Preston residents suing Alpha Natural Resources

November 23, 2010 by Ken Ward Jr.

Vicki Smith from The Associated Press reports:

MORGANTOWN, W.Va.  — Several property owners suing Alpha Natural Resources say a coal mine that had a history of roof falls before it closed last year is to blame for subsidence damage, ruined groundwater and explosive methane gas that now leaks into homes and outbuildings.

Lawyers for the homeowners and Alpha subsidiary Kingwood Mining Co. are set to appear Tuesday in Preston County Circuit Court, when a judge will consider motions in the case.

The plaintiffs blame Alpha’s “reprehensible, intentional and grossly negligent” conduct at the troubled Whitetail Kittanning Mine near Fellowsville for their plummeting property values and a compromised quality of life.

Alpha spokesman Rick Nida did not immediately comment on the case.

Abingdon, Va.-based Alpha closed the mine last year, after it was fined more than $763,000 for repeated safety violations.

The federal Mine Safety and Health Administration had cited Kingwood Mining 13 times in one year for allowing highly flammable and explosive coal dust to accumulate along conveyor belts at the mine, which once employed 260 people. Five of the citations in October 2008 were assessed as flagrant violations.

Plaintiffs Gary and Linda Schooley and Jesse and Melissa Jennings are suing Alpha, Kingwood Mining, former mine superintendent Perry Ryan and former mine foreman Max Burgoyne. They accuse the mine operators of negligence, trespass, property damage, creating a nuisance and infliction of emotional distress.

Their complaints seek unspecified compensatory and punitive damages.

Linda Schooley said Monday she’s dealt with the fallout from nearby mining operations for decades, including sulfurous-smelling water for at least the past five years.

“We have water,” she said. “You just can’t drink it.”

The Schooleys use their tap water for bathing and laundry, but they haul water for drinking and cooking from a neighbor’s spring and store it in plastic milk jugs in a separate refrigerator.

The lawsuit contends Alpha and Kingwood Mining routinely ignored their own roof control and subsidence-prevention plans to increase production. It also claims a study by the federal Office of Surface Mining blamed both a drop in water levels in the aquifer and poor groundwater quality on the mine.

With more than 600 roof collapses underground, mine workers “from roof bolters to top management were aware the water supplies were being destroyed by Kingwood’s mining activities,” the complaint charges.

Still, it claims, Alpha didn’t close the operation “until it became apparent that mine regulators were about to shut down the mine.”

One Response to “Preston residents suing Alpha Natural Resources”

  1. Thomas Rodd says:

    My late friend Richard di Pretoro and I attended a DEP “public comment” conference for this (then-proposed) mine quite a few years ago, which was held at some public building near Tunnelton, as I remember.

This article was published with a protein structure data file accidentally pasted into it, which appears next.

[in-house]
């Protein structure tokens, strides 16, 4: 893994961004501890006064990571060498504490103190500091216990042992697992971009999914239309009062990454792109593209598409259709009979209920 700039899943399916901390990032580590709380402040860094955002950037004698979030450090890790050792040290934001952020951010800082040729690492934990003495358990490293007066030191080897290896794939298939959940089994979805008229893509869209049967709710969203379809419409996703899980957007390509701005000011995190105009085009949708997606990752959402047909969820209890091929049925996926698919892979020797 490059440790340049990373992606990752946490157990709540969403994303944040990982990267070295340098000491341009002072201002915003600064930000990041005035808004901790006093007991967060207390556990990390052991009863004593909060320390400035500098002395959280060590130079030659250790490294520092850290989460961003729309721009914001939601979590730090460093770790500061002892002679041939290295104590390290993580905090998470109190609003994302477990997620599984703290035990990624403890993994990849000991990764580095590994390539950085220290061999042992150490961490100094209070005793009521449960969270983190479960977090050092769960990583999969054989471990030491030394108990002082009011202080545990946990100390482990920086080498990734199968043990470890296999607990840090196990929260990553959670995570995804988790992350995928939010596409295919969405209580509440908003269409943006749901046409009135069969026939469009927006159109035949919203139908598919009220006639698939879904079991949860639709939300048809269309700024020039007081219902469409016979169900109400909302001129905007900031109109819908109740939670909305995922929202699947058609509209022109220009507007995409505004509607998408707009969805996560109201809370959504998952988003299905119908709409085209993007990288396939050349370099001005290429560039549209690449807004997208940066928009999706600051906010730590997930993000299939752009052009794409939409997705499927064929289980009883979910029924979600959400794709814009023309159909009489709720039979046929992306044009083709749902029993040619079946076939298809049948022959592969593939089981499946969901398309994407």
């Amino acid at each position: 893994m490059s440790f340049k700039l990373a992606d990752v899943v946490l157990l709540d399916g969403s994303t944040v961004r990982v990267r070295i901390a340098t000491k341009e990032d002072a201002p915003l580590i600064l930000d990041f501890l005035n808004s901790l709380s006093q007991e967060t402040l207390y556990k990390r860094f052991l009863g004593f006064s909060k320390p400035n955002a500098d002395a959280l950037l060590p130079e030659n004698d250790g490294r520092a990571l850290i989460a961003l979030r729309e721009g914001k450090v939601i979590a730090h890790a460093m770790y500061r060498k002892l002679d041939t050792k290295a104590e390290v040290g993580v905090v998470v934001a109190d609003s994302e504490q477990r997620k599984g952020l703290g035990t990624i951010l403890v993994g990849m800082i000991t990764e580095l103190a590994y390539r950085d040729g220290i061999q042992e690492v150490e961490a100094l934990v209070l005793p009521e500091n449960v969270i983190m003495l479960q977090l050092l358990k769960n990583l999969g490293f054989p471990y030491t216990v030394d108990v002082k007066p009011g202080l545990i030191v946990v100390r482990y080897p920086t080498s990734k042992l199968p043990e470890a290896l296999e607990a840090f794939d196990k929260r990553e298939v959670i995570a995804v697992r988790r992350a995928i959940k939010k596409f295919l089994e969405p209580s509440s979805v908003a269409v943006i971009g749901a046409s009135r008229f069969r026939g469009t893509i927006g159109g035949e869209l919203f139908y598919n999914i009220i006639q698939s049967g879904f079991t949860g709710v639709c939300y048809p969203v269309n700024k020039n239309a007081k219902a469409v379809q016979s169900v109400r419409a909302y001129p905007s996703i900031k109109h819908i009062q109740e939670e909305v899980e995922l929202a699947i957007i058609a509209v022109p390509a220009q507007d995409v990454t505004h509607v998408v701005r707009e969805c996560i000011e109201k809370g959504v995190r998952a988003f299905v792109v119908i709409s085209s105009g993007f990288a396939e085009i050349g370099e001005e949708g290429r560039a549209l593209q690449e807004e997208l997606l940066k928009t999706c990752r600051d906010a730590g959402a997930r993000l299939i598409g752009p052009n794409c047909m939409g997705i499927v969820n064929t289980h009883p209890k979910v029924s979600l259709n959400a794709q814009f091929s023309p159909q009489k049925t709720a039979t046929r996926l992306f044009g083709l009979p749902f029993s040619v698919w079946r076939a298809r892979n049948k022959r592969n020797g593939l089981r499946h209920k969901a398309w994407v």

My memory could be off on details, but I think that the coal company had a big cake with the mine’s name on and served punch in paper cups! Richard and I pointed out that the long-term effect on groundwater would be bad. The coal company representative and I think a couple of local politicians said we should “Just Do It!”

    Apparently 260 hard-working people had decent-paying jobs for several years — and now, we can add this mine to the list of played-out mines that are trashing the surface and groundwater of my West Virginia home, Preston County, a tradition that goes back a hundred years.

    MTR mining gets a lot of attention, for good reasons, but the very damaging effects of underground mining in Northern West Virginia on groundwater resources will be plaguing that region for centuries. When the active deep mines in the region stop pumping and treating their drainage, the entire Pittsburgh seam basin will become a toxic groundwater engine that will contaminate aquifers, streams, rivers, and wells.

    Do you think the coal companies are setting aside money to handle that problem?

    Of course not.

    The great historian John Alexander Williams once wrote:

    “Persons who have studied the impact of coal mining on different societies from Silesia to northern Japan have usually concluded that coal has been a curse upon the land that yielded it. West Virginia is no exception. In its repetitive cycle of boom and bust, its savage exploitation of men and nature, in its seemingly endless series of disasters, the coal industry has brought grief and hardship to all but a small proportion of the people whose lives it has touched.”

    Harsh judgment, but there’s a lot of evidence for it.

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